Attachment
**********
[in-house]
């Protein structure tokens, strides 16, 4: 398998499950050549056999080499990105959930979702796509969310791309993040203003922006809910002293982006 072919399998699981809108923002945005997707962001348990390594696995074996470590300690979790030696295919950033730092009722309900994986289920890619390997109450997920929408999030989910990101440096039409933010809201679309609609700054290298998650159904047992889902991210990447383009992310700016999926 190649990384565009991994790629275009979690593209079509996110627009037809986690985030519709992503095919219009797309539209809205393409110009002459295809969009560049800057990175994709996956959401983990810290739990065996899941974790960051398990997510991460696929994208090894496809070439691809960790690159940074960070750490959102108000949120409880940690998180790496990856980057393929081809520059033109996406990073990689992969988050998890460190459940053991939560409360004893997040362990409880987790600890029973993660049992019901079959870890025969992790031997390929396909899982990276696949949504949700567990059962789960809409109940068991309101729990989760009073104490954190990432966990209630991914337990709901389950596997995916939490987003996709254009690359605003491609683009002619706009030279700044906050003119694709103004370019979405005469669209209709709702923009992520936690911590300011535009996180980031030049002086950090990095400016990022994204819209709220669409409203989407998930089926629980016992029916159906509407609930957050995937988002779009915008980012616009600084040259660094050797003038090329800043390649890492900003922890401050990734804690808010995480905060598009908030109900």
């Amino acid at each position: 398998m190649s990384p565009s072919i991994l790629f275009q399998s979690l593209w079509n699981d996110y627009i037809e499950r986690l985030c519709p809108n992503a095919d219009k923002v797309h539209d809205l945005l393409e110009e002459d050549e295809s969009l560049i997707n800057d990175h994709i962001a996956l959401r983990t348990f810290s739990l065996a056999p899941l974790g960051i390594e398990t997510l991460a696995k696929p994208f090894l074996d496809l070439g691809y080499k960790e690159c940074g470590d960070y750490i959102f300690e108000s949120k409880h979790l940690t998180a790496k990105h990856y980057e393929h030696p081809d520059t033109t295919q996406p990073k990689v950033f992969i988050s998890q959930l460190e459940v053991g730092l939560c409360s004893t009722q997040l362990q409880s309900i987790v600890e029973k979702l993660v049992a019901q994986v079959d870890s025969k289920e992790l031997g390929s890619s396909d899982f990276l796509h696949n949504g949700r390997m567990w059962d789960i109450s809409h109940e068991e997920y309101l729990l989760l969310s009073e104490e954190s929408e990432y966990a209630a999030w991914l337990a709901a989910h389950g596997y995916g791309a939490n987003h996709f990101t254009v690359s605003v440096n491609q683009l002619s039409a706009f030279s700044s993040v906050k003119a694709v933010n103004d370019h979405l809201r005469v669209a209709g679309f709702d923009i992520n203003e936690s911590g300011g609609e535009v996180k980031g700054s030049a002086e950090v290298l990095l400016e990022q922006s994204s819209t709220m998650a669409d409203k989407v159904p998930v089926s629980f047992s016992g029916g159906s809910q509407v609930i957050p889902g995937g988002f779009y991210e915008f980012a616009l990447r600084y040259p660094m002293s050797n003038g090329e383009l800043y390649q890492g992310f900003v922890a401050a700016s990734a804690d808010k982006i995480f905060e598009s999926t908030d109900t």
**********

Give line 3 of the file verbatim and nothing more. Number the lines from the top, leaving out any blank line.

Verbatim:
């Amino acid at each position: 398998m190649s990384p565009s072919i991994l790629f275009q399998s979690l593209w079509n699981d996110y627009i037809e499950r986690l985030c519709p809108n992503a095919d219009k923002v797309h539209d809205l945005l393409e110009e002459d050549e295809s969009l560049i997707n800057d990175h994709i962001a996956l959401r983990t348990f810290s739990l065996a056999p899941l974790g960051i390594e398990t997510l991460a696995k696929p994208f090894l074996d496809l070439g691809y080499k960790e690159c940074g470590d960070y750490i959102f300690e108000s949120k409880h979790l940690t998180a790496k990105h990856y980057e393929h030696p081809d520059t033109t295919q996406p990073k990689v950033f992969i988050s998890q959930l460190e459940v053991g730092l939560c409360s004893t009722q997040l362990q409880s309900i987790v600890e029973k979702l993660v049992a019901q994986v079959d870890s025969k289920e992790l031997g390929s890619s396909d899982f990276l796509h696949n949504g949700r390997m567990w059962d789960i109450s809409h109940e068991e997920y309101l729990l989760l969310s009073e104490e954190s929408e990432y966990a209630a999030w991914l337990a709901a989910h389950g596997y995916g791309a939490n987003h996709f990101t254009v690359s605003v440096n491609q683009l002619s039409a706009f030279s700044s993040v906050k003119a694709v933010n103004d370019h979405l809201r005469v669209a209709g679309f709702d923009i992520n203003e936690s911590g300011g609609e535009v996180k980031g700054s030049a002086e950090v290298l990095l400016e990022q922006s994204s819209t709220m998650a669409d409203k989407v159904p998930v089926s629980f047992s016992g029916g159906s809910q509407v609930i957050p889902g995937g988002f779009y991210e915008f980012a616009l990447r600084y040259p660094m002293s050797n003038g090329e383009l800043y390649q890492g992310f900003v922890a401050a700016s990734a804690d808010k982006i995480f905060e598009s999926t908030d109900t």